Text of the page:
The Twelve Pillars of Well-Being – Presented in four bite-sized chunks

by Donna Torney on January 27, 2015 · 0 comments

How do you go from fight or flight to tend and befriend?   Rick Hanson, Ph.D., the New York Times best-selling author of Hardwiring Happiness and Buddha’s Brain has created the Foundations of Well-Being program to help yUnknown-2ou re-wire your brain by practicing positive neuroplasticity. Dr. Hanson is a neuropsychologist and leading expert in positive neuroplasticity, the science of teaching people to train their brain to develop stronger tendencies towards happiness, love, and wisdom. His new online program, The Foundations ofWell-Being, is a great resource for anyone who wants a greater sense of deep, abiding happiness!

The following guest-posts by Dr. Hanson focuses on developing the “Pillars of Well-Being,” the twelve foundational inner strengths that promote overall wellness. 

Millions of years of evolution have embedded in our brains a negativity bias that helped our ancestors pass on their genes. Ancient animals, hominids, and early humans had to make a critical decision many times a day: do you approach a reward or avoid a hazard — pursue a carrot or duck a stick? But there’s a key difference between carrots and sticks. If you miss out on a carrot today, you’ll have a chance at more carrots tomorrow. But if you fail to avoid a stick today – WHAP! – no more carrots forever. Compared to carrots, sticks usually have more urgency and impact in terms of raw survival.

This approach is a great way to pass on gene copies, but a lousy way to promote long-term health, satisfying relationships, inner peace, and success. So I created the Foundations of Well-Being, based on the evolution of the human brain. The program teaches the fundamental methods of positive neuroplasticity – how to turn everyday experiences into lasting, beneficial changes in neural structure and function – and then applies these methods to growing psychological resources inside yourself, such as relaxation, feeling protected, grit, determination, sense of accomplishment, gladness, compassion, patience, empathy, and feeling cared about.

During the reptile, mammal, and primate/human phases of evolution, the brain developed its brainstem, subcortex, and cortex. Consequently, there is a kind of lizard, mouse, and monkey inside us all. I know this is a goofy metaphor, but it sure feels sometimes like there’s a little zoo inside the head! Today, the brain works as a whole to meet our core needs – for safety, satisfaction, and connection – by Avoiding harms, Approaching rewards, and Attaching to others. These needs and systems are loosely related to the reptilian (brainstem), mammalian (subcortex), and primate/human (cortex) structure of the brain. In effect, to put it loosely, we need to pet the lizard, feed the mouse, and hug the monkey in order to develop the healing, effectiveness, loving heart, and ordinary happiness we all long for. The question of course, is HOW to do this.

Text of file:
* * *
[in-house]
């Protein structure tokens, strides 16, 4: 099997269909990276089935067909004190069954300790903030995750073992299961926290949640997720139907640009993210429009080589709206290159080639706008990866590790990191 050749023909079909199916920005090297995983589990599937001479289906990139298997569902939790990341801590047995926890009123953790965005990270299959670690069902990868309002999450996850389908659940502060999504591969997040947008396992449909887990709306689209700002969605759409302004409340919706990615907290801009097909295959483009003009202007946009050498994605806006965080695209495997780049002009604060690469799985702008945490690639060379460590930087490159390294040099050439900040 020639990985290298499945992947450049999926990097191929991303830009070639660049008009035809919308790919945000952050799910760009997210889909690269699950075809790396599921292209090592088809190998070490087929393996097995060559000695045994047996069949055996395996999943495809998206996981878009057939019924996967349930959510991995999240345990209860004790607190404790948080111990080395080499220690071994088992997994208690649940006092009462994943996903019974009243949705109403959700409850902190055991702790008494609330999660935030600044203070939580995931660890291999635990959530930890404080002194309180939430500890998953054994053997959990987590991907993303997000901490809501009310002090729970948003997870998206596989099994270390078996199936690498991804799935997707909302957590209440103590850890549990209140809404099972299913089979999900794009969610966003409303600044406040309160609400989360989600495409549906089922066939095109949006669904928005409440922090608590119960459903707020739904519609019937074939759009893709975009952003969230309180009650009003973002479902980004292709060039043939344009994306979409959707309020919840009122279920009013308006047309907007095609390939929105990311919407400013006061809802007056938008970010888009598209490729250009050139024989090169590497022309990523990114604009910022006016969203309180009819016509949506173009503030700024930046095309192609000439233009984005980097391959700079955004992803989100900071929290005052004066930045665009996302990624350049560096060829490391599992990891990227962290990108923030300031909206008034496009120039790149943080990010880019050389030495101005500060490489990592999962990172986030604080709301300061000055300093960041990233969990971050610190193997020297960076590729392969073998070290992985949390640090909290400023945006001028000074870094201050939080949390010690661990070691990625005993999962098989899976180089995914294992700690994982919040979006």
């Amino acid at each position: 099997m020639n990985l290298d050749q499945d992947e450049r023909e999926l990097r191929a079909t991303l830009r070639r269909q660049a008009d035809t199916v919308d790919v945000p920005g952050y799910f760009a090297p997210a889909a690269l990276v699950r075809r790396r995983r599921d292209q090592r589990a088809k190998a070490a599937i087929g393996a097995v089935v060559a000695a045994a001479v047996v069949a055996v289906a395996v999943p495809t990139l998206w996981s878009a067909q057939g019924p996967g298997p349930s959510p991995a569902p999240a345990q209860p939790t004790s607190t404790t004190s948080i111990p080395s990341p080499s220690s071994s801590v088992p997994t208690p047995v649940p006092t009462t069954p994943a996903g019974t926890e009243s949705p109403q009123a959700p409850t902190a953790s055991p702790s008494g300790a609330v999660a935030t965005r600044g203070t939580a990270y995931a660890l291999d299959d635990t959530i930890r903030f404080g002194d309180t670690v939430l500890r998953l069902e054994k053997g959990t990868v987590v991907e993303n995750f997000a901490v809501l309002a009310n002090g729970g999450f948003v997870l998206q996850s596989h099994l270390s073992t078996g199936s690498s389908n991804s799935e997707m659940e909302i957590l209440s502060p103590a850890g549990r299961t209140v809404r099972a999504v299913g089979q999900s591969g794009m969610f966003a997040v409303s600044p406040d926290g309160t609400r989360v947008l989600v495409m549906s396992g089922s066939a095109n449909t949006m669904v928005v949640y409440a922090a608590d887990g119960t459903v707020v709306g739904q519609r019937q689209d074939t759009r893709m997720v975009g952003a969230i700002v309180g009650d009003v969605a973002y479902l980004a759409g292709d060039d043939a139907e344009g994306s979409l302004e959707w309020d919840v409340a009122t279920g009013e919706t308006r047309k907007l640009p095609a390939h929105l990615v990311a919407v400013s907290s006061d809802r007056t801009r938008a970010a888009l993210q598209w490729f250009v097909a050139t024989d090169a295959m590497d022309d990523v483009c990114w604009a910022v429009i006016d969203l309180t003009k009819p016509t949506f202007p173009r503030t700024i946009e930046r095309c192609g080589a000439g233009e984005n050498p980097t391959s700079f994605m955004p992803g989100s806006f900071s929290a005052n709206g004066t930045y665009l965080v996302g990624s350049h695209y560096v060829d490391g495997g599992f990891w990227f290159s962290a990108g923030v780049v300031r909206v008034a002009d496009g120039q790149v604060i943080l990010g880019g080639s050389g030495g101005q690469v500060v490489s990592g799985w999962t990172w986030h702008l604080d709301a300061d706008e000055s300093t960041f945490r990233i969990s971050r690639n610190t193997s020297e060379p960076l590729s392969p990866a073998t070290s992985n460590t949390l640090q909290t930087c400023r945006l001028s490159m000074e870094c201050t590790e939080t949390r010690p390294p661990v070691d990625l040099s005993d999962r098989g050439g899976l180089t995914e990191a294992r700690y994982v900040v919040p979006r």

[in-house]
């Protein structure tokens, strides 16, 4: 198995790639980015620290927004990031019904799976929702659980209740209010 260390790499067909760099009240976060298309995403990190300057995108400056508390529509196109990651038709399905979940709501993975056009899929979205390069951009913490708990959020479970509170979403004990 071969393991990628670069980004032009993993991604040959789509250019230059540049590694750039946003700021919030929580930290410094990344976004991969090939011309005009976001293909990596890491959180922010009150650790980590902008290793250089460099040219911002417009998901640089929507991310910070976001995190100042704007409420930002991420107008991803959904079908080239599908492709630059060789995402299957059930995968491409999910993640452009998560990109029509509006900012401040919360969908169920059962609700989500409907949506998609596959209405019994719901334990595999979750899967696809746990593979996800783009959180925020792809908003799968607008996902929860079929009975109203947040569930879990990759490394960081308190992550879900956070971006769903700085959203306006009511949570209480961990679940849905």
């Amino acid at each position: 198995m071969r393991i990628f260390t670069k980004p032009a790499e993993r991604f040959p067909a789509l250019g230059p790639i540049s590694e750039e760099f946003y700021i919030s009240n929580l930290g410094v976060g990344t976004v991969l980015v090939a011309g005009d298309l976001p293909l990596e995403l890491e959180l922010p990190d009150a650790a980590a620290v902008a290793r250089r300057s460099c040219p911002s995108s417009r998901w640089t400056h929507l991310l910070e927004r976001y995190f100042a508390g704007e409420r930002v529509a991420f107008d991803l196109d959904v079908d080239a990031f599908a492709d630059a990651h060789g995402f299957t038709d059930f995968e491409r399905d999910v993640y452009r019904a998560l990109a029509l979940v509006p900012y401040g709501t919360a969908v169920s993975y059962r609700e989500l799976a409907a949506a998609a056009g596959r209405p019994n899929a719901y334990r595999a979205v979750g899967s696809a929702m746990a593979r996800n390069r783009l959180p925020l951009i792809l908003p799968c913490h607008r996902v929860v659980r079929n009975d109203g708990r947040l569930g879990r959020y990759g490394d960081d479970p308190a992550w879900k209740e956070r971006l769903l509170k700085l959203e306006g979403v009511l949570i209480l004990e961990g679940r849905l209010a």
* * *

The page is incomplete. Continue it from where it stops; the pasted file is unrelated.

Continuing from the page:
The answer takes us to the four primary factors of well-being:

  • Recognizing – seeing the truth inside and outside you; understanding what leads to the happiness and welfare of yourself and others, and what leads to suffering and harm
  • Resourcing – finding and growing those things in your mind, body, and world that protect, support, encourage, guide, ease, and inspire you
  • Regulating – bringing balance, effectiveness, and direction to your thoughts, emotions, bodily states, desires, actions, and relationships
  • Relating – bringing your well-being into life; expressing yourself authentically, ethically, and skillfully; embodying and enacting your abilities and talents

Applying these four factors to our three core needs gives us the 12 Pillars of Well-Being – key inner strengths for greater happiness, love, and wisdom:

                          Recognizing           Resourcing           Regulating            Relating

Safety              Self-Caring                 Vitality                    Calm                  Courage

Satisfaction     Mindfulness             Gratitude             Motivation          Aspiration

Connection       Learning                Confidence             Intimacy              Service

Each month we focus on a new Pillar. When you use the Foundations program to develop these twelve strengths, you repeatedly weave experiences of safety, satisfaction, and connection into your brain – and build up an increasingly unconditional sense of peace, contentment, and love.

Even if you’re not planning on participating in the program, understanding these Pillars and how they work in daily life can be a great way to further your well-being. So here’s a quick summary of each one.

RecognizingUnknown-3

Pillar #1 – Self-Caring

A basic model in healthcare says that your life is shaped by three kinds of things: challenges, vulnerabilities, and resources. Of these, you can usually affect resources the most.